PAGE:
Today, Hainsworth is one of the last remaining fully vertical woollen mills in Britain. This means that every part of the production process takes place on the one site, from raw fibre to finished cloth, using specialist techniques to give lustre and handle and ensure fabric consistency. More than 180 people work there, and it exports to North America, Canada, Scandinavia, India, China, Japan, Australasia and Africa.

Hainsworth was awarded a Royal Warrant in 2004 and its soft furnishings fabrics have been used at Windsor Castle and Buckingham Palace. It also makes cloth for snooker and pool tables.

The Queen in 1969 riding her horse Burmese to inspect the 1st Battalion, Scots Guards, during the Trooping the Colour ceremony at Horse Guards Parade. PA Archive/PA Wire

“We are always looking to innovate and invest where it’s needed,” says a spokesperson. “The addition of jacquard weaving capabilities enabled us to launch our short-run bespoke fabric service back in 2021, which provides our customers with the unique opportunity to create entirely exclusive fabric ranges without a huge commitment to stock and investment, and the ensuing wastage.”

As a heritage brand at the forefront of 21st century innovation and design, Hainsworth supplies some of the biggest designer names in fashion. “Unfortunately, we can’t name these specifically, but can say that our fabrics are chosen by the world’s leading designers and major fashion houses,” adds the spokesperson.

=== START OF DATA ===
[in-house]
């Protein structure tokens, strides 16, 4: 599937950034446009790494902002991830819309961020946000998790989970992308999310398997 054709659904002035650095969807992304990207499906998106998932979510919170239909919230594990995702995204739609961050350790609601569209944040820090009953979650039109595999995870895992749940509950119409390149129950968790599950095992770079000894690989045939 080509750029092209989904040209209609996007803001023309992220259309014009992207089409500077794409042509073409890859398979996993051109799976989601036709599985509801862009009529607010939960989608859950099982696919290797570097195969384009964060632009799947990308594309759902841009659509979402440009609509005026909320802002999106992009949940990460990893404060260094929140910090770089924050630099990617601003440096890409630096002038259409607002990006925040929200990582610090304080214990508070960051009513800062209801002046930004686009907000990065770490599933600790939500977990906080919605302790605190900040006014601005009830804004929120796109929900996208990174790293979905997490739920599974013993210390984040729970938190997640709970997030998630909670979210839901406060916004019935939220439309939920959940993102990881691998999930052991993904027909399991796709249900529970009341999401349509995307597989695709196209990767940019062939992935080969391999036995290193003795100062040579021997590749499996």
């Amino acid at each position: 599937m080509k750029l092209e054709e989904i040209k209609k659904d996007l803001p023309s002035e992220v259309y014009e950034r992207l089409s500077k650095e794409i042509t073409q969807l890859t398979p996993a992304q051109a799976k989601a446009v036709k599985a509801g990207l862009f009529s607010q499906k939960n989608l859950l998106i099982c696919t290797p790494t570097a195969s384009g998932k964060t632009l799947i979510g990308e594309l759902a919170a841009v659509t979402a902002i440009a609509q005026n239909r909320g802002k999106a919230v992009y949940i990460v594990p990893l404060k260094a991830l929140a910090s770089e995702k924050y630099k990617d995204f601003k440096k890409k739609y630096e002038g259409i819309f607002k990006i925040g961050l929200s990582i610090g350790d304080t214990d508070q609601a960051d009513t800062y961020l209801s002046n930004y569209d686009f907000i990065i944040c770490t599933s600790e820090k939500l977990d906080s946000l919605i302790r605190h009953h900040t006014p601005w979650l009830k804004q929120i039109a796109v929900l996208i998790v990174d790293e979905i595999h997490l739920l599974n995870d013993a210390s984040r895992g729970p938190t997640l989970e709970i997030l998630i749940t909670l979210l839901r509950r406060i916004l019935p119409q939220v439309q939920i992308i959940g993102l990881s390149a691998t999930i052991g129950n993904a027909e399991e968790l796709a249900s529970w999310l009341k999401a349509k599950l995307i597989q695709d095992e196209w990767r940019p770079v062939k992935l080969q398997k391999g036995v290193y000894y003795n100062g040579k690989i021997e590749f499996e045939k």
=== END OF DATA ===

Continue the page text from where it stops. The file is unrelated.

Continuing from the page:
Womenswear designer Valdone Au focuses on slow couture fashion, making made-to-measure garments after an order is placed, eliminating waste and dead stock. “The brand promotes a different approach to fashion focused on timelessness and craftsmanship,” says the spokesperson.

“With regards to slow fashion, we continue to champion the movement and promote the benefits of wool. To mark the Campaign for Wool’s Wool Week, we created a short film celebrating our commitment to slow fashion and exploring why wool is the perfect fibre for sustainable, responsible, long-lasting style.”

Coat by womenswear designer Valdone Au, which focuses on slow couture fashion, pictured at the Hainsworth mill.